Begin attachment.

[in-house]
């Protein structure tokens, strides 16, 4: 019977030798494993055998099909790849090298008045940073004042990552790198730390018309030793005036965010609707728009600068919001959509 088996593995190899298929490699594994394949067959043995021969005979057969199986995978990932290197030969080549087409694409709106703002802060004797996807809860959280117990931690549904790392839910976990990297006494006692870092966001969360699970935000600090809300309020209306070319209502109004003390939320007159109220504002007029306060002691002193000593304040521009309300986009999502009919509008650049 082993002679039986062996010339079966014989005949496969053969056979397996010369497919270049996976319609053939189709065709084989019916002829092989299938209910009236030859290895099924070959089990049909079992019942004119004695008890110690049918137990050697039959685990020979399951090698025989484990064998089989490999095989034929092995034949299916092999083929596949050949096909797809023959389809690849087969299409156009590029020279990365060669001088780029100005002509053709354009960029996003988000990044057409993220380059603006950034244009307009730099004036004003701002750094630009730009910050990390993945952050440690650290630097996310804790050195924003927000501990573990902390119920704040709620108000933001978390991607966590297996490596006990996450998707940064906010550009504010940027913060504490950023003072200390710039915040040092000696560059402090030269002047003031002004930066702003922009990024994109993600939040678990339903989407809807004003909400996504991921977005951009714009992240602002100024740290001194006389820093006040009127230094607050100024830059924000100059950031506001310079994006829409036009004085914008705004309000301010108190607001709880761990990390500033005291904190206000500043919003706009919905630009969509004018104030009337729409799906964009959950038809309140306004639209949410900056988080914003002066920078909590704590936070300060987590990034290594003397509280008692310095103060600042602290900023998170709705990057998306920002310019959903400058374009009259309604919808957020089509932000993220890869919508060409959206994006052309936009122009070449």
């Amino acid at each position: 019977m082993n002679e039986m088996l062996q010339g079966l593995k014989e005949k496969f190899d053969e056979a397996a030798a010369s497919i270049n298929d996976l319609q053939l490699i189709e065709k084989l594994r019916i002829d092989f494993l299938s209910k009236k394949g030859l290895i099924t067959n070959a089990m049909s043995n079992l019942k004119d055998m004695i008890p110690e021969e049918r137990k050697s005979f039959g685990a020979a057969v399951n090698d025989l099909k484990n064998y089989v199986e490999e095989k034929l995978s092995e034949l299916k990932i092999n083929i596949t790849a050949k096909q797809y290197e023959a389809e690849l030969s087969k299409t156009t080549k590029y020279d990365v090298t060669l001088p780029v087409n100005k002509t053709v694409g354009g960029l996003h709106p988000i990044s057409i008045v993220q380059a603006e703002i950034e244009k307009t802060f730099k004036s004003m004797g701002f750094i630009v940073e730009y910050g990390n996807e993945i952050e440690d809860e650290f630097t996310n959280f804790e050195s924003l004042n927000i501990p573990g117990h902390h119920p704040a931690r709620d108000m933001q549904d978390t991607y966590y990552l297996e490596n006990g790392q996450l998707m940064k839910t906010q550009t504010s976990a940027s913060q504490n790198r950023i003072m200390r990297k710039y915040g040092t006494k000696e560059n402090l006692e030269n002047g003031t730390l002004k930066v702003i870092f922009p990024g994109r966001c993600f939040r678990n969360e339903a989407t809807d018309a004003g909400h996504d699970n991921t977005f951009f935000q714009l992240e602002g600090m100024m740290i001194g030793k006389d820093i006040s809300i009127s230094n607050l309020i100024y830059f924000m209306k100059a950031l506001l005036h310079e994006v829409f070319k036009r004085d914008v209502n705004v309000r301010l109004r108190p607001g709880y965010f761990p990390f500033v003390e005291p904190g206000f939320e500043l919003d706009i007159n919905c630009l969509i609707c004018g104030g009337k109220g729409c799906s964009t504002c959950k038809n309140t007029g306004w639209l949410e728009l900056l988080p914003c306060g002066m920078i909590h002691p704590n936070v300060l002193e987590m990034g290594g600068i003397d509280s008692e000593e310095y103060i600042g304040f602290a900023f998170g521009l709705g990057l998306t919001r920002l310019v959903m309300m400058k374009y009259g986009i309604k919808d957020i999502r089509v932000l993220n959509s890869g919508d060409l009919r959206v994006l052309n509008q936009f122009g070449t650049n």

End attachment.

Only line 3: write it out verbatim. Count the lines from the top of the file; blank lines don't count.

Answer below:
């Amino acid at each position: 019977m082993n002679e039986m088996l062996q010339g079966l593995k014989e005949k496969f190899d053969e056979a397996a030798a010369s497919i270049n298929d996976l319609q053939l490699i189709e065709k084989l594994r019916i002829d092989f494993l299938s209910k009236k394949g030859l290895i099924t067959n070959a089990m049909s043995n079992l019942k004119d055998m004695i008890p110690e021969e049918r137990k050697s005979f039959g685990a020979a057969v399951n090698d025989l099909k484990n064998y089989v199986e490999e095989k034929l995978s092995e034949l299916k990932i092999n083929i596949t790849a050949k096909q797809y290197e023959a389809e690849l030969s087969k299409t156009t080549k590029y020279d990365v090298t060669l001088p780029v087409n100005k002509t053709v694409g354009g960029l996003h709106p988000i990044s057409i008045v993220q380059a603006e703002i950034e244009k307009t802060f730099k004036s004003m004797g701002f750094i630009v940073e730009y910050g990390n996807e993945i952050e440690d809860e650290f630097t996310n959280f804790e050195s924003l004042n927000i501990p573990g117990h902390h119920p704040a931690r709620d108000m933001q549904d978390t991607y966590y990552l297996e490596n006990g790392q996450l998707m940064k839910t906010q550009t504010s976990a940027s913060q504490n790198r950023i003072m200390r990297k710039y915040g040092t006494k000696e560059n402090l006692e030269n002047g003031t730390l002004k930066v702003i870092f922009p990024g994109r966001c993600f939040r678990n969360e339903a989407t809807d018309a004003g909400h996504d699970n991921t977005f951009f935000q714009l992240e602002g600090m100024m740290i001194g030793k006389d820093i006040s809300i009127s230094n607050l309020i100024y830059f924000m209306k100059a950031l506001l005036h310079e994006v829409f070319k036009r004085d914008v209502n705004v309000r301010l109004r108190p607001g709880y965010f761990p990390f500033v003390e005291p904190g206000f939320e500043l919003d706009i007159n919905c630009l969509i609707c004018g104030g009337k109220g729409c799906s964009t504002c959950k038809n309140t007029g306004w639209l949410e728009l900056l988080p914003c306060g002066m920078i909590h002691p704590n936070v300060l002193e987590m990034g290594g600068i003397d509280s008692e000593e310095y103060i600042g304040f602290a900023f998170g521009l709705g990057l998306t919001r920002l310019v959903m309300m400058k374009y009259g986009i309604k919808d957020i999502r089509v932000l993220n959509s890869g919508d060409l009919r959206v994006l052309n509008q936009f122009g070449t650049n």